Saronic & Argolic Gulf Yacht Charters

(8 day Itinerary)

Day 1  Athens - Poros (31 miles)
Day 2  Poros - Hydra (14 miles)
Day 3  Hydra - Hermioni - Spetses (17 miles)
Day 4  Spetses - Tolo - Nafplion (27 miles)
Day 5  Nafplion - Porto Heli (26 miles)
Day 6  Porto Heli - Moni - Poros (28 miles)
Day 7  Poros - Aegina (17 miles)
Day 8  Aegina - Athens (18 miles)


POROS lies very close to the Peloponnese separated from it by a narrow channel. The island is extensively wooded with pine trees reaching to the shore. In ancient times Poseidon was the patron and a few remains of a temple to Poseidon can be found on a picturesque side on the east coast. Poros town, built on rocky slopes, is attractive and the approach by sea one of the most beautiful in Greece.

HYDRA is mountainous, arid and devoid of vegetation. In 1821 it was the first island to pledge its sizable fleet to the Greek cause. It has been said that but for the Hydriot fleet and sailors, the War of Independence against the Turks would not have been won. Hydra is a fashionable resort for the rich and famous. The town remains architecturally very much of the 18th and 19th centuries with large stately houses built around the natural amphitheatre above the harbour. The total lack of vehicles adds to the atmosphere.

HERMIONI has been relatively untouched by the tourism. The village saddles the headland the end of which is wooded and proves idyllic for afternoon walks. On the south side of the headland where things are peaceful you can sit in a bar on the waterfront with wonderful views over the water. According to Pausanias, a festival in honour of Poseidon was held here and it is possible that Hermioni was the site of the first small boat regatta in recorded history.

SPETSES is mostly covered by pine trees. The attractive town is popular with tourists and Athenians alike. The old harbour and environs with many grand old houses is a wonderful place to wander around. The local yards build the Spetses caique which is considered to be among the best in Greece. John Fowles´ novel "The Magus" is set on the island. In September a small caique rigged out as an old trader is set on fire to commemorate the revolt against the Turks. This is accompanied by a noisy fireworks display and much merriment.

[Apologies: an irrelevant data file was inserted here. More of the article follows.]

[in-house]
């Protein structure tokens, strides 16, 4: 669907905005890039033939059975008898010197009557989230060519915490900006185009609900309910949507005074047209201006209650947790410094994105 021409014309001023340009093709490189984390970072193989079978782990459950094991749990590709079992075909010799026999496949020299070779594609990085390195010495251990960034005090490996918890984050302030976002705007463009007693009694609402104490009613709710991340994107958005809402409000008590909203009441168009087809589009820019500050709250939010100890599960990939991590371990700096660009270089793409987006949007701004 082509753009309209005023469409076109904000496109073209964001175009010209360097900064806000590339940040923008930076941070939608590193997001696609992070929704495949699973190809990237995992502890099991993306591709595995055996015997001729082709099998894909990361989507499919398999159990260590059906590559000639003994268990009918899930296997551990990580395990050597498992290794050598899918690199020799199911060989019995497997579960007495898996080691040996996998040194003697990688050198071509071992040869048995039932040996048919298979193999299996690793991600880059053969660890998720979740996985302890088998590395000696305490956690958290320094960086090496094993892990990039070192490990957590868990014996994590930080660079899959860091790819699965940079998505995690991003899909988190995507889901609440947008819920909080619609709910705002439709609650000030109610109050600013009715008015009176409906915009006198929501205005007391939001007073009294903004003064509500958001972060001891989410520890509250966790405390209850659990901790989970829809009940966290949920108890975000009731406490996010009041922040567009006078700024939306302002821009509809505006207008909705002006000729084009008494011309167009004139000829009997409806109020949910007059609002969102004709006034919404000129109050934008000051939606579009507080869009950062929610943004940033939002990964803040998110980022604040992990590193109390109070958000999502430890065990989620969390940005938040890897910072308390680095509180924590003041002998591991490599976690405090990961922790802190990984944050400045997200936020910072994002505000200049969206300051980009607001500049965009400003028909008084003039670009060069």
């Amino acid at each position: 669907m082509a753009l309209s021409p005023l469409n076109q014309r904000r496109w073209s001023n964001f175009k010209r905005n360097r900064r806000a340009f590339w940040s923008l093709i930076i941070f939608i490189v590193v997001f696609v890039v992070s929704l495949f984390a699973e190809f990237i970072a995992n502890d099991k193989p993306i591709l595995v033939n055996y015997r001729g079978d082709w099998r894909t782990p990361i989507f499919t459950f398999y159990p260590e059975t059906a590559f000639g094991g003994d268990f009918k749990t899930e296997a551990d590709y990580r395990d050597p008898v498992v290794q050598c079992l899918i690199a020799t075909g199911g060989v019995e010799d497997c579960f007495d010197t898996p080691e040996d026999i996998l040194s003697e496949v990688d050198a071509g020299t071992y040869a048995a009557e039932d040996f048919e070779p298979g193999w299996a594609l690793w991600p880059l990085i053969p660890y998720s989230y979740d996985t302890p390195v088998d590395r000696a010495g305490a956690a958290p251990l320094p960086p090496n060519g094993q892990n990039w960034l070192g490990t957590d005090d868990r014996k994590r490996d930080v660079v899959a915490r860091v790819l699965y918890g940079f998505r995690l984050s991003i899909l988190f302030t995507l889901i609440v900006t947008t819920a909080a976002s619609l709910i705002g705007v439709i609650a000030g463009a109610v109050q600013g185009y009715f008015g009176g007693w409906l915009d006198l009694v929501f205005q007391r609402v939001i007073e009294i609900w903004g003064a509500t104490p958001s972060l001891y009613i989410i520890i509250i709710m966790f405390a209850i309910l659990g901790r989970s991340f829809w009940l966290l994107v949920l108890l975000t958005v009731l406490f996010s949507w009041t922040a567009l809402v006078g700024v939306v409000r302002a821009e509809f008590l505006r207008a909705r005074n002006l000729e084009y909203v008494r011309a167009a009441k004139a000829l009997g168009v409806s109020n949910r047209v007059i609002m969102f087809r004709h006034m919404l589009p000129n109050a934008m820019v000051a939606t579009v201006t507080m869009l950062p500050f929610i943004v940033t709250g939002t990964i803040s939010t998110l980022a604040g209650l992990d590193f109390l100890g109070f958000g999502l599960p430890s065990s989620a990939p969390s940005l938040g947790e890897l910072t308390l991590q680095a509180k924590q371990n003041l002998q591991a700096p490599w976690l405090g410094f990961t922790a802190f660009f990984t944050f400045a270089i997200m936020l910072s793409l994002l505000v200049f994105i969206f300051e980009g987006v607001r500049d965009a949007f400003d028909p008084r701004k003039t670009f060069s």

TOLON was a small fishing village that has developed into a tourist resort on the strength of its sandy beach.

NAFPLION, a large town of mostly 18th and 19th century buildings, is a gem. The stone houses seem to be engulfed in vegetation and the narrow cobbled streets wind in and out of modest mansions many of them built in golden sandstone that seem to absorb colour from the sun. Shops and taverns are tucked away in streets everywhere. The Venetian citadel, Palamidi is the most finely preserved piece of Venetian military architecture in existance. The interesting exhibits of the local museum include a suit of Mycenaean armour, a reminder that this whole area was the heartland of the Mycenaeans.

PORTO HELI is a natural land-locked bay where many yachts choose to spend the winter. Many villas adorn the numerous coves on either side of the entrance channel into Porto Heli. Heli means eel in Greek, probably referring to the numbers of eels which once lived here. The area was once zoned as a NATO base but the plan was eventually shelved. Over the years trees have been planted and a number of hotels have been built. The serene waters of the bay offer ideal conditions for water sports.

MONI is a small uninhabited island that is partially wooded. It is a sanctuary for wild life and the sight of peacocks along the beach in the mornings is quite common. A small tavern operates in summer.

AEGINA, the town is a busy little place but very pleasant and homely. It has the distinction of being the first place in Greece where the Greek flag was raised at the end of the War of Independence. The single Dorca column on Cape Kolona nearby is all that remains of the Temple of Aphrodite that formerly stood here.